This blog is very small of course, and although there are not many comments/discussions, I quite liked looking back to the statistics because they show there are people looking at these pages :-)

I was triggered by an e-mail I received from wordpress about this blog over the past year. Here are some highlights:

600 people reached the top of Mt. Everest in 2012. This blog got about 6,900 views in 2012. If every person who reached the top of Mt. Everest viewed this blog, it would have taken 12 years to get that many views.

How is that! Makes it feel like quite an accomplishment :-)

In 2012, there were 38 new posts, growing the total archive of this blog to 68 posts.

2012 Visitors Worldmap

That means the amount of content on the blog more than doubled this year. Most of that was written about the pinball machine build, but the most popular post was DIY Dubstep.
But what surprised me most is that people from 123 different countries visited the site, that is you too (see the worldmap below, people from the yellow/orange/red countries visited this site in 2012). Thank you so much!

But these are only the statistics (not lies *wink*). What this does not tell is the amount of fun I have had making things, learning new skills, discussing in forums and sharing the results. The pinball machine for example would never have become a reality if it wasn’t for the wonderful communities at the HyperSpin and VP forums. People who shared their knowledge and (more importantly) failures and learned lessons have given me the confidence to try this myself. And I honestly hope other makers will find interesting content here that inspires them to make and share their results!

This year will bring more new content and new projects; new skills; more shared knowledge!

Thank you for visiting, please come again!

Groningen Mini Maker Faire

Groningen Mini Maker Faire

For several years Make Magazine’s Maker Faire has been a growing hit in America. First in San Francisco’s Bay Area, later also on the east coast in New York. And more recently the Mini Maker Faire is becoming a phenomenon, which takes the Maker Faire outside of the US as well.

Since this site is ran by a few dutch makers, we are especially delighted to see the first one in the Netherlands! On friday october 20th, Open Lab Ebbinge and Theater De Machinefabriek will host the first annual Groningen Mini Makerfaire (in dutch here) where many makers will show their creations, teach you how to make your own projects and get in touch with fellow makers from the area. There will also be 30+ free Maker Talks and workshops for visitors to attend.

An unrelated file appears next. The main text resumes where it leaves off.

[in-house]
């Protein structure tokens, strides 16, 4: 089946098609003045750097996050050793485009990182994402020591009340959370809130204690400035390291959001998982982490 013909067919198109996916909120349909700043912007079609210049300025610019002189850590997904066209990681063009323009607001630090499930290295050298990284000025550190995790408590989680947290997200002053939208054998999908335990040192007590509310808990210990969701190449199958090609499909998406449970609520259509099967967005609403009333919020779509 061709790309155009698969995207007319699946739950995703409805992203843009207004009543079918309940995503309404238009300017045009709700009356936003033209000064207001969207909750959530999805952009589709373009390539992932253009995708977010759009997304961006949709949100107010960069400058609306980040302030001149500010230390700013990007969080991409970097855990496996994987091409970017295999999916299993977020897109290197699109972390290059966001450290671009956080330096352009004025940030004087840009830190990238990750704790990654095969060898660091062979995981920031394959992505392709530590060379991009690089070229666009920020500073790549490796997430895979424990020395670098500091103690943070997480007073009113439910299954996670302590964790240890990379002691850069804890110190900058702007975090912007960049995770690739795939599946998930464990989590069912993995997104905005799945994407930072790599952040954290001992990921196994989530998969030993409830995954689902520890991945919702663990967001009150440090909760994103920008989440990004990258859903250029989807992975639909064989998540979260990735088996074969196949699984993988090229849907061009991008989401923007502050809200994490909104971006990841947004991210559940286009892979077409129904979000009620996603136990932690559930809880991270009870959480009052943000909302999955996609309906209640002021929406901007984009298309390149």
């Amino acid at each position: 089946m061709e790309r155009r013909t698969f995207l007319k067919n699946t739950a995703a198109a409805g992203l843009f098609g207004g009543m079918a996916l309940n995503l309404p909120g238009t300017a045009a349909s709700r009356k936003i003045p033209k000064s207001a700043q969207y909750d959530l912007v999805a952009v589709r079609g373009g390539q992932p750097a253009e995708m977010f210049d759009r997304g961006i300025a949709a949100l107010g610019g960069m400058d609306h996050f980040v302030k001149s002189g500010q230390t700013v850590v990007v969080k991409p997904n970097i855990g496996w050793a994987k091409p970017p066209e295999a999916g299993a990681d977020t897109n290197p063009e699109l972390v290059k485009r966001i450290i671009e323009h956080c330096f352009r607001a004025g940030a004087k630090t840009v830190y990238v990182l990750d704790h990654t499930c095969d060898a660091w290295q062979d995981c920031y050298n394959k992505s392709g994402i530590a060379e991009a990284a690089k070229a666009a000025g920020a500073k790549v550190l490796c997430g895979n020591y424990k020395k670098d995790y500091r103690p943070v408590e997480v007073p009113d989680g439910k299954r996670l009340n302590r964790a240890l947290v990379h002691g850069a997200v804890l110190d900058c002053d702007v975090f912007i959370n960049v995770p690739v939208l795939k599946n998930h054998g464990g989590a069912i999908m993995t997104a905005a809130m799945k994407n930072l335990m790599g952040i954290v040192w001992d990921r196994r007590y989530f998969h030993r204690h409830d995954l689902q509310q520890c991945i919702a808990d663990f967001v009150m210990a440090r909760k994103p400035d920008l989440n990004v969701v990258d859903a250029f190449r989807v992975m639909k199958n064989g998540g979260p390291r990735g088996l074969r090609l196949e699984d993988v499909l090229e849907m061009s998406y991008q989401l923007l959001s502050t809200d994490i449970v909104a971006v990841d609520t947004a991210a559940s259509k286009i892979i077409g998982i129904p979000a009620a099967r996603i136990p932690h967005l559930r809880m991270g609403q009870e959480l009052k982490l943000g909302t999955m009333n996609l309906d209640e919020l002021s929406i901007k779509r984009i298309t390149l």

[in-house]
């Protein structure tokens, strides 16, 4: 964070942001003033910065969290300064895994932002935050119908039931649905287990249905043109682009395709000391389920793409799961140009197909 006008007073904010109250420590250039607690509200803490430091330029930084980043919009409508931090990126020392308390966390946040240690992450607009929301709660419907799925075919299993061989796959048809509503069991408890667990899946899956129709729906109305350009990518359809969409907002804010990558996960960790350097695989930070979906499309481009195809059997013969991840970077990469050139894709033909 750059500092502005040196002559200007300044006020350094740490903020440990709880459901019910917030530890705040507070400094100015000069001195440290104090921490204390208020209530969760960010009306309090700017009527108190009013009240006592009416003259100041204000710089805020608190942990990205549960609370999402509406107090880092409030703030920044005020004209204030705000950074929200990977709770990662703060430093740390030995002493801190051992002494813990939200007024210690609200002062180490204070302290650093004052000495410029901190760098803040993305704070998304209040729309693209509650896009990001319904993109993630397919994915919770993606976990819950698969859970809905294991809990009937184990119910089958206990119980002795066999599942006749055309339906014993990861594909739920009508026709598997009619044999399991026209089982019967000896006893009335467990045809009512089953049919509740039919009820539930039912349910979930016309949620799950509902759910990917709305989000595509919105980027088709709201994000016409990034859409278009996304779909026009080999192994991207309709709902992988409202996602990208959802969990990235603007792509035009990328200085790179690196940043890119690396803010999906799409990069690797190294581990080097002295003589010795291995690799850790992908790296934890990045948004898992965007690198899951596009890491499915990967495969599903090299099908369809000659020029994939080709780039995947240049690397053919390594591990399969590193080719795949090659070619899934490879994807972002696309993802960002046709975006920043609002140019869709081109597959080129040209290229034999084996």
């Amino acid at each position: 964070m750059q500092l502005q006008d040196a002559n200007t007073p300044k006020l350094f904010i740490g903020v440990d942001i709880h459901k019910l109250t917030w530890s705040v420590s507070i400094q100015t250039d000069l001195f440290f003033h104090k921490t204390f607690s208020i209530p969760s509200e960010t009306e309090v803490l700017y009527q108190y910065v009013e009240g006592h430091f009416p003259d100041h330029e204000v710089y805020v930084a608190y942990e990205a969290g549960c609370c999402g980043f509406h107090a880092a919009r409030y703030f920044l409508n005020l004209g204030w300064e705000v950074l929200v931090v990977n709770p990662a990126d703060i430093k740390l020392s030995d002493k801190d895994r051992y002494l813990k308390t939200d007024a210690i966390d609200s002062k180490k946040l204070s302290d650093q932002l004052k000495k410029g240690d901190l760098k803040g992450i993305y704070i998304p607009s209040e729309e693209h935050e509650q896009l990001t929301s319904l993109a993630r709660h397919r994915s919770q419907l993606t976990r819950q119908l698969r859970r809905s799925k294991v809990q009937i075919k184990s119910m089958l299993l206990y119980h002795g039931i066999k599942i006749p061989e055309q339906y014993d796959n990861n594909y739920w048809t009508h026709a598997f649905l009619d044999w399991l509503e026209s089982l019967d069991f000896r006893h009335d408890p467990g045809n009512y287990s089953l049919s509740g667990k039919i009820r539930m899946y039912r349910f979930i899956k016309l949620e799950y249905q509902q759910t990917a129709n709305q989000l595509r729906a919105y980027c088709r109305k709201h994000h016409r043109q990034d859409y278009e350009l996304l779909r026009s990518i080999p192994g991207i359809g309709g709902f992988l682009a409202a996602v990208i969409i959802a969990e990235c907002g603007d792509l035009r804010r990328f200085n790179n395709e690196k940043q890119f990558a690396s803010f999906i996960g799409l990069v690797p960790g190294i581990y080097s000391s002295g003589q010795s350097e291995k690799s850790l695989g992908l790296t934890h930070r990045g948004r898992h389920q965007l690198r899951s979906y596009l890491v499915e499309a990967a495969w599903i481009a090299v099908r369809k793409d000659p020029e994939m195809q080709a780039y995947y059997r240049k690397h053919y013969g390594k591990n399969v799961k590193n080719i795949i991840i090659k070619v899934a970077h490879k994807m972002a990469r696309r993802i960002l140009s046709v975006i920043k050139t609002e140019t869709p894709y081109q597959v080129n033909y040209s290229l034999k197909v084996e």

So, if you are a maker, want to be a maker, or want to see what makers are all about, go have a look in Groningen next friday, between 12:00 and 18:00.

Groningen Mini Maker Faire

And we’re back!

October 14, 2012

We have done some maintenance on the site which meant the site was not viewable. Sorry about that, but we are back now. All is in place, backup was done and now we are ready to move on!

The pinball machine has been painted and is almost ready to start wiring, but I plan to do a separate post on that soon!

DIY Dubstep

September 22, 2012

Dubstep is all the rage these days, and I personally quite like the large, heavy, screaming amounts of noise. So, I quite liked seeing some dubstep video’s on the Make Magazine blog tonight. Apart from the video above, make sure you also check this video below of a device that uses a laser to scan everyday objects and turn them into sounds to use in a dubstep track:

Warning Dubstep!

Warning Dubstep!

Stressed is Desserts spelled backwards

Stressed is Desserts spelled backwards

[Update] Let’s dedicate this post and picture to Merthe Weusthuis, the girl how forgot to tag her “Sweet Sixteen” party as private, so now there are a few thousand people crashing the village of Haren in Holland. There are fireworks, alcohol, police, lots of media (even CNN), and the whole thing is even livestreamed using a UAV drone (no stream online anymore).

This fake queen of Holland tweet summarizes pretty the sentiment a lot of people in Holland seem to have right now:

Translated: What a situation. “What is bad for the country is good for the papers”.

 

Adam Savage (@donttrythis) is co-host of the popular Mythbusters show. And a large part of that show consists of the Mythbusters making all kinds of devices and contraptions in order to test the myths. So it probably comes as no surprise that Adam Savage considers himself to be a maker, and not just on camera, also in his spare time.

This video was recorded at the 2012 Bay Area Maker Faire  and shows Adam Savage exploring and explaining why we make. It is an inspiring talk which rang true on many levels with me. I think he is able to put in words the feeling and emotion that many makers have when they make something. And maybe those are similar reasons why travellers have to travel, why you really love that hobby you do.

What do you think, can you identify with this?